Students get instructional support on campus in cohorts

Updated Feb. 21, 2021

Even as the COVID-19 cases in San Bernardino County have dropped over the past month, small groups of students have already returned to local campuses for distance-learning support.

The distance-learning support in cohorts is completely different from any in-person instruction, except for one important positive – students are back on campus.

It is a small number and a very specific group of students, but 428 students of the Yucaipa-Calimesa Joint Unified School District’s approximate 8,700 enrollment are back on campus as of Monday, Jan. 25. Those numbers were provided at the Feb. 17 special board meeting.

“Our school site teams were so excited to see our students on campus,” Superintendent Cali Binks said in an email about the first day. “Who would have thought it would be snowing on the cohort start day! There were smiles for miles.”

School board members approved cohorts for students who need support in December, after the district was denied its waiver application to reopen elementary schools for in-person learning by the San Bernardino County Department of Public Health. The waiver was denied because of the county’s high number of COVID-19 cases at the time.

Small cohorts are groups of no more than 16 people, including at least one teacher, who meet daily for targeted support and intervention services. They are in addition to distance learning.

“I think maybe there was some confusion about what these cohorts were. I think some people thought they were students coming back to school with a teacher,” said Eric Vreeman, assistant superintendent of Business Services, who oversaw the safety and health protocols for the cohorts.

“What they really are, I kind of refer to them as distance-learning hubs, where students from multiple grade levels are in the same classroom on their Chromebooks, participating in distance learning with their teachers. But they happen to be doing it on our campus under supervision of adults so there is more support,” he said.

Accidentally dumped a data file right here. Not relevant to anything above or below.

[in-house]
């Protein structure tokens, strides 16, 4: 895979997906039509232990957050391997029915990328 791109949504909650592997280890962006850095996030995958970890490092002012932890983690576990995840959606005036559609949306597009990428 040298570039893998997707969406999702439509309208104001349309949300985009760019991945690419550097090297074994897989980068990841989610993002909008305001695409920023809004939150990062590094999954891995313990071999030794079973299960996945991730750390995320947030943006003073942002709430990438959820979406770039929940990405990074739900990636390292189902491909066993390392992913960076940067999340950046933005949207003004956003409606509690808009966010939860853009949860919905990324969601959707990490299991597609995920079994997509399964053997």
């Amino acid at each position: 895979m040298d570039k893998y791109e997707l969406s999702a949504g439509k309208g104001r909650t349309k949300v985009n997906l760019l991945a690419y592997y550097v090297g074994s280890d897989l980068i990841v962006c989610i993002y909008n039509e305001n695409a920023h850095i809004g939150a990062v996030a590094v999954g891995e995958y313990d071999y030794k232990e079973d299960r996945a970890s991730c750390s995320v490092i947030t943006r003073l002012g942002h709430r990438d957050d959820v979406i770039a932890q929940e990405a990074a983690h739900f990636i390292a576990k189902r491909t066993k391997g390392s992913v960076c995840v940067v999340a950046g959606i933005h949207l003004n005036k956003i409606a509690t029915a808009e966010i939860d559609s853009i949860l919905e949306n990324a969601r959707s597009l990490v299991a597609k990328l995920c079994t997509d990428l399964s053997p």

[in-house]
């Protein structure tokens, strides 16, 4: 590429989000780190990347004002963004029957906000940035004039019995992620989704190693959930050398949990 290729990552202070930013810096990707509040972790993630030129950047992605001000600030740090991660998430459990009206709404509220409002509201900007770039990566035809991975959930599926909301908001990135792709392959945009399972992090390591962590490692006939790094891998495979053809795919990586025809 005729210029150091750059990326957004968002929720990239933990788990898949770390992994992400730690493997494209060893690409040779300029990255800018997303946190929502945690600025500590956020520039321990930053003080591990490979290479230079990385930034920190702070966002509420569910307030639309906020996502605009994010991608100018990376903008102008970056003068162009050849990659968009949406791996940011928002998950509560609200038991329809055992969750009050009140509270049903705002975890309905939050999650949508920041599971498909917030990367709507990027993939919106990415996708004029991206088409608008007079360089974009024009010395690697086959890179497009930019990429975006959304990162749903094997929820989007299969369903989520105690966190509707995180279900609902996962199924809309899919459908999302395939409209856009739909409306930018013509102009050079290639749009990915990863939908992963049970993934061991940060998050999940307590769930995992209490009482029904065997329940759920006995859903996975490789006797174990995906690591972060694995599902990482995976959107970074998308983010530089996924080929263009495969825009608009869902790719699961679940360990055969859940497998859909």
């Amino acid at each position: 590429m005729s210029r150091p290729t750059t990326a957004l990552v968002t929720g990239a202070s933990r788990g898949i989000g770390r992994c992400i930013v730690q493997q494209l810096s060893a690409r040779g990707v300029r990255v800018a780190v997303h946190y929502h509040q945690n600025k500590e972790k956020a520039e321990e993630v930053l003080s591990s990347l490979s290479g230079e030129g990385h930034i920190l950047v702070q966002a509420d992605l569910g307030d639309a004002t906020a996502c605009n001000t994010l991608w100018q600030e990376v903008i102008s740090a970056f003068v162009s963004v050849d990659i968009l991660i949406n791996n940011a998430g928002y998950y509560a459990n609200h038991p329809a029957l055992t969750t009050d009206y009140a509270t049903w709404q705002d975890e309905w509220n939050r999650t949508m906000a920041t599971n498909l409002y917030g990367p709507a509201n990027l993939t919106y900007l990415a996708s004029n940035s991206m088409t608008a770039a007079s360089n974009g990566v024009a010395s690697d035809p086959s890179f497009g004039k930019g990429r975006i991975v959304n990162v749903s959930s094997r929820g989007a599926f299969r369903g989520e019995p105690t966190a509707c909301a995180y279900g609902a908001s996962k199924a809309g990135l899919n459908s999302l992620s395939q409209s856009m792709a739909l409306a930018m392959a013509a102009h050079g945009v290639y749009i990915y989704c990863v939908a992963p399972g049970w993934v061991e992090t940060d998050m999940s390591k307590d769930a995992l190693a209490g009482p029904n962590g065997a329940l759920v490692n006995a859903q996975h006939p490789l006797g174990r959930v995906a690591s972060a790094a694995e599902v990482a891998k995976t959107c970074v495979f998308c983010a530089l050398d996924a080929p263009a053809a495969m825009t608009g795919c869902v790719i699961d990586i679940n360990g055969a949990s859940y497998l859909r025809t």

That extra support, plus being on campus, are the main differences between cohorts and distance learning. As Vreeman pointed out, in both, students receive instruction and participate in class online.

In the cohorts, students sit at their desks, six feet apart and wearing masks, and listen to their teachers on their Chromebooks with headphones because the cohort might be comprised of students from three separate classrooms or grade levels receiving different instruction. A substitute teacher and sometimes one or more aides, depending on the needs of the students, are there to provide support.

The district is using substitute teachers in the cohorts because homeroom teachers are instructing not only their students in cohorts but their other students as well. For example, a teacher might have 30 students in their fifth-grade class. Four of those students, who need additional support, are in a cohort. The other 26 students are at home with distance learning, receiving the same instruction as their classmates in the cohort.

“There is school support for the distance-learning hubs, but it is not a single teacher with a single grade-level teaching their kids,” Vreeman said.

The students in the cohorts were identified by the principals at each school site and then parents were contacted to see if they were interested.

“We have good reports from site principals regarding our cohorts” Binks said. “Everyone is happy to have students back on campus.”

Safety and health protocols

Among the safety and health protocols, in accordance with the California Department of Public Health, the district has implemented are slightly staggered start and end times for cohorts to keep students separated in their own bubble, so to speak.

Vreeman went over the other safety and health protocols the district has implemented. They begin each day with an electronic COVID-19 screening that parents fill out before students get to school. It includes questions on symptoms such as fatigue, a cough, a headache and exposure to someone who has COVID-19.

“If they get to campus and they haven’t filled it out, there is staff there that will ask the questions on the spot,” he said.